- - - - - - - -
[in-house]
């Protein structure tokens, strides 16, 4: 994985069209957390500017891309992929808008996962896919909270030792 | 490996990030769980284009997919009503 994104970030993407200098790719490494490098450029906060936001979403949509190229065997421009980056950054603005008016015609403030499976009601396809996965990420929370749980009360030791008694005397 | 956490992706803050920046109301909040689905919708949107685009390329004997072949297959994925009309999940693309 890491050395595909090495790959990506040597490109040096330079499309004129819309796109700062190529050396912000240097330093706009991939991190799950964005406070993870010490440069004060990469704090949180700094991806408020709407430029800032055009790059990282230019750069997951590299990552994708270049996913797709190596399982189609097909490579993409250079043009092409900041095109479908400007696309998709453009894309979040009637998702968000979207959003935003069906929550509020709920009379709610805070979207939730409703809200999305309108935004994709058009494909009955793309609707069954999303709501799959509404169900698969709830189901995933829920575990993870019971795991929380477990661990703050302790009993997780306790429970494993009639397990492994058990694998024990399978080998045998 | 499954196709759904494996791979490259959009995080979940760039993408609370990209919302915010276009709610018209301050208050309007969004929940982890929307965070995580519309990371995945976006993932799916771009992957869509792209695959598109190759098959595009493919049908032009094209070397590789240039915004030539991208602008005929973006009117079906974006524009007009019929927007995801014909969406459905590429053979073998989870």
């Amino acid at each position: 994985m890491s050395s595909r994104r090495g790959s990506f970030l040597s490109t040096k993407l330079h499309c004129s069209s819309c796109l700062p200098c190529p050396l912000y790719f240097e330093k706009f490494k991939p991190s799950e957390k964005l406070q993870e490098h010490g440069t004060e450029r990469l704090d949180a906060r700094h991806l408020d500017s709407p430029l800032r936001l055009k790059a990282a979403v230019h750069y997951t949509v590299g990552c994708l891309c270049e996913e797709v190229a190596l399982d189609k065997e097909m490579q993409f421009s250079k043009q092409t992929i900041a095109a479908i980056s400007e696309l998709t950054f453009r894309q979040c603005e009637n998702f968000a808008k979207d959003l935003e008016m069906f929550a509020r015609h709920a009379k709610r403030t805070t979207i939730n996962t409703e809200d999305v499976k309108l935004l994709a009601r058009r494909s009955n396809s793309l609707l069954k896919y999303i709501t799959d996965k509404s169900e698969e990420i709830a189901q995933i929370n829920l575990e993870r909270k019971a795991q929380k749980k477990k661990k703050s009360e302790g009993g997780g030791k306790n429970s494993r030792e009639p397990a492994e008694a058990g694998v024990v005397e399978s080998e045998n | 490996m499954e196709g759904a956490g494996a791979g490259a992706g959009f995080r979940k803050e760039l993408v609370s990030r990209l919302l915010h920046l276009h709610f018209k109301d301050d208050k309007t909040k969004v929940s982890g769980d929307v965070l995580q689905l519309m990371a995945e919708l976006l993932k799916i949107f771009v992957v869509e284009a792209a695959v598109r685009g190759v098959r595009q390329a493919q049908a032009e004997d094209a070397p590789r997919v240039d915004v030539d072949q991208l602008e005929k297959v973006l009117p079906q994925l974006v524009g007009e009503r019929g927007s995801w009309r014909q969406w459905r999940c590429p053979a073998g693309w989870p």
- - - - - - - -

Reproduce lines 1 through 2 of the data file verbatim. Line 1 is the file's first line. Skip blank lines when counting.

[in-house]
């Protein structure tokens, strides 16, 4: 994985069209957390500017891309992929808008996962896919909270030792 | 490996990030769980284009997919009503 994104970030993407200098790719490494490098450029906060936001979403949509190229065997421009980056950054603005008016015609403030499976009601396809996965990420929370749980009360030791008694005397 | 956490992706803050920046109301909040689905919708949107685009390329004997072949297959994925009309999940693309 890491050395595909090495790959990506040597490109040096330079499309004129819309796109700062190529050396912000240097330093706009991939991190799950964005406070993870010490440069004060990469704090949180700094991806408020709407430029800032055009790059990282230019750069997951590299990552994708270049996913797709190596399982189609097909490579993409250079043009092409900041095109479908400007696309998709453009894309979040009637998702968000979207959003935003069906929550509020709920009379709610805070979207939730409703809200999305309108935004994709058009494909009955793309609707069954999303709501799959509404169900698969709830189901995933829920575990993870019971795991929380477990661990703050302790009993997780306790429970494993009639397990492994058990694998024990399978080998045998 | 499954196709759904494996791979490259959009995080979940760039993408609370990209919302915010276009709610018209301050208050309007969004929940982890929307965070995580519309990371995945976006993932799916771009992957869509792209695959598109190759098959595009493919049908032009094209070397590789240039915004030539991208602008005929973006009117079906974006524009007009019929927007995801014909969406459905590429053979073998989870």